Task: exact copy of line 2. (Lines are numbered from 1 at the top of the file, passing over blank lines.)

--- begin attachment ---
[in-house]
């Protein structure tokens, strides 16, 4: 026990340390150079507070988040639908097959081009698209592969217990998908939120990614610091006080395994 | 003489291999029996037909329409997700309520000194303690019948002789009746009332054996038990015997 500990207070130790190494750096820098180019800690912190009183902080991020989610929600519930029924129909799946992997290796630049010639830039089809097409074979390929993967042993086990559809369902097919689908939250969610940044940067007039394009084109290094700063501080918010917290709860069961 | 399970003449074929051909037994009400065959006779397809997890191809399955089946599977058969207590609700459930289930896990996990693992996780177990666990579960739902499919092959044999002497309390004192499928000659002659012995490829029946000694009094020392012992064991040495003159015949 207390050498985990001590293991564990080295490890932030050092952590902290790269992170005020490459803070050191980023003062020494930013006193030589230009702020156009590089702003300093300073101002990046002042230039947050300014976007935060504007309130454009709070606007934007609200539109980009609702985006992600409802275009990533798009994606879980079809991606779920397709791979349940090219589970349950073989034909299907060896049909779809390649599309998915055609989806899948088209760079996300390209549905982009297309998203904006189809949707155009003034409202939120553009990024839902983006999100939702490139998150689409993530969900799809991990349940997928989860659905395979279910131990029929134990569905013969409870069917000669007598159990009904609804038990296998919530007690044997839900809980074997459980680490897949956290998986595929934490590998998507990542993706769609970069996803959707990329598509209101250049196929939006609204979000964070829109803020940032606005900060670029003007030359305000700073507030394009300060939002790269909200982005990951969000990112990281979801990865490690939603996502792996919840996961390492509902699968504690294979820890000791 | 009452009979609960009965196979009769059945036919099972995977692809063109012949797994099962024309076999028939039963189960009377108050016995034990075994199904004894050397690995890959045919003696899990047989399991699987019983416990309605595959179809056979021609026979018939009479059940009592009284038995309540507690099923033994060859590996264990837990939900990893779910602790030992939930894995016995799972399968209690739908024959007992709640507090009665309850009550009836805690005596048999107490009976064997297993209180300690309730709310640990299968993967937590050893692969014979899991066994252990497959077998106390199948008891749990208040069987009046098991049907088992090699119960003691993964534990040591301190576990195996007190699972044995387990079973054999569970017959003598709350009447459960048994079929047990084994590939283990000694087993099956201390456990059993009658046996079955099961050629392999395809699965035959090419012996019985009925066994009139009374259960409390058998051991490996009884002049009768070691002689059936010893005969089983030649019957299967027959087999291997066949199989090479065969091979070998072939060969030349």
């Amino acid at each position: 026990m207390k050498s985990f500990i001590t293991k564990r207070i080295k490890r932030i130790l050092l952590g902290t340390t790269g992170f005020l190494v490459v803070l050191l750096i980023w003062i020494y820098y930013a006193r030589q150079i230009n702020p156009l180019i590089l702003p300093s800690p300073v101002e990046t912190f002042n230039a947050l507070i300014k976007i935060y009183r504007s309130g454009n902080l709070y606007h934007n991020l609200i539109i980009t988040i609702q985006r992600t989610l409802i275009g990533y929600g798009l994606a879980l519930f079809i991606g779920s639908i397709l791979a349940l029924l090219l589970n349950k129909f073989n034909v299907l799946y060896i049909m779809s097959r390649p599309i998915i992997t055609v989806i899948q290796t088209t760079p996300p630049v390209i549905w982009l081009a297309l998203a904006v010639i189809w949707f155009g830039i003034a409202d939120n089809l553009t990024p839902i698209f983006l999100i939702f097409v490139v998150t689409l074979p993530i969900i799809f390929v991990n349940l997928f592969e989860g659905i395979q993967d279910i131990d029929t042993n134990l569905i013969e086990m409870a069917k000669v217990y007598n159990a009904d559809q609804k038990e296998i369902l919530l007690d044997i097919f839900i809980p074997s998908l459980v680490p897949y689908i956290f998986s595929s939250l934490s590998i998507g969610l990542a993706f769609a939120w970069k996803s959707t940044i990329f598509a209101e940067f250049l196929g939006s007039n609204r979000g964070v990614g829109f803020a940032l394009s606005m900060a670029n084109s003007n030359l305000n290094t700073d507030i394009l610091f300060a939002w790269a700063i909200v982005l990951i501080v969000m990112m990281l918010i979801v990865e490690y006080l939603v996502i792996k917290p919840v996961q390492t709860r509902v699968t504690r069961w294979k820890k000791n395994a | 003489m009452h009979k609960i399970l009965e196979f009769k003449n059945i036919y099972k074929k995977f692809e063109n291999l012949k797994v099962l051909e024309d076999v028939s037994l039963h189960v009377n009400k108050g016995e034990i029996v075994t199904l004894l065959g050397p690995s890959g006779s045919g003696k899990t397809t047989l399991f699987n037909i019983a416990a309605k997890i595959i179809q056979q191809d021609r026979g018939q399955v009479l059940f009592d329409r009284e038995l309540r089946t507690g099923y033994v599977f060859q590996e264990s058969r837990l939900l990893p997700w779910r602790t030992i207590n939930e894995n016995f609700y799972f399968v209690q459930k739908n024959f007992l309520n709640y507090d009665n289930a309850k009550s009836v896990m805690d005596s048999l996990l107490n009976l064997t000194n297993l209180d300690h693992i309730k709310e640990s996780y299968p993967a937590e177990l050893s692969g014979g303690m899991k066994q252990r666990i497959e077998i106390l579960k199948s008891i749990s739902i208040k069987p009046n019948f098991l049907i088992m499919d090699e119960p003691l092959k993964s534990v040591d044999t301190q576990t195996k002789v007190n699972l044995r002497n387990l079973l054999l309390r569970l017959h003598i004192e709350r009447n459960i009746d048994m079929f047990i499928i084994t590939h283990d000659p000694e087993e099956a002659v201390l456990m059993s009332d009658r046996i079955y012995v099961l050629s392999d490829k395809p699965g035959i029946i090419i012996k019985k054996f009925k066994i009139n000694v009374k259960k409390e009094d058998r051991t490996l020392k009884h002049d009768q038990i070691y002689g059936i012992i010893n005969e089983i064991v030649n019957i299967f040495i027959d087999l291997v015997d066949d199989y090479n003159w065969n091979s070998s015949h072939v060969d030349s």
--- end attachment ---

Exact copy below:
């Protein structure tokens, strides 16, 4: 026990340390150079507070988040639908097959081009698209592969217990998908939120990614610091006080395994 | 003489291999029996037909329409997700309520000194303690019948002789009746009332054996038990015997 500990207070130790190494750096820098180019800690912190009183902080991020989610929600519930029924129909799946992997290796630049010639830039089809097409074979390929993967042993086990559809369902097919689908939250969610940044940067007039394009084109290094700063501080918010917290709860069961 | 399970003449074929051909037994009400065959006779397809997890191809399955089946599977058969207590609700459930289930896990996990693992996780177990666990579960739902499919092959044999002497309390004192499928000659002659012995490829029946000694009094020392012992064991040495003159015949 207390050498985990001590293991564990080295490890932030050092952590902290790269992170005020490459803070050191980023003062020494930013006193030589230009702020156009590089702003300093300073101002990046002042230039947050300014976007935060504007309130454009709070606007934007609200539109980009609702985006992600409802275009990533798009994606879980079809991606779920397709791979349940090219589970349950073989034909299907060896049909779809390649599309998915055609989806899948088209760079996300390209549905982009297309998203904006189809949707155009003034409202939120553009990024839902983006999100939702490139998150689409993530969900799809991990349940997928989860659905395979279910131990029929134990569905013969409870069917000669007598159990009904609804038990296998919530007690044997839900809980074997459980680490897949956290998986595929934490590998998507990542993706769609970069996803959707990329598509209101250049196929939006609204979000964070829109803020940032606005900060670029003007030359305000700073507030394009300060939002790269909200982005990951969000990112990281979801990865490690939603996502792996919840996961390492509902699968504690294979820890000791 | 009452009979609960009965196979009769059945036919099972995977692809063109012949797994099962024309076999028939039963189960009377108050016995034990075994199904004894050397690995890959045919003696899990047989399991699987019983416990309605595959179809056979021609026979018939009479059940009592009284038995309540507690099923033994060859590996264990837990939900990893779910602790030992939930894995016995799972399968209690739908024959007992709640507090009665309850009550009836805690005596048999107490009976064997297993209180300690309730709310640990299968993967937590050893692969014979899991066994252990497959077998106390199948008891749990208040069987009046098991049907088992090699119960003691993964534990040591301190576990195996007190699972044995387990079973054999569970017959003598709350009447459960048994079929047990084994590939283990000694087993099956201390456990059993009658046996079955099961050629392999395809699965035959090419012996019985009925066994009139009374259960409390058998051991490996009884002049009768070691002689059936010893005969089983030649019957299967027959087999291997066949199989090479065969091979070998072939060969030349």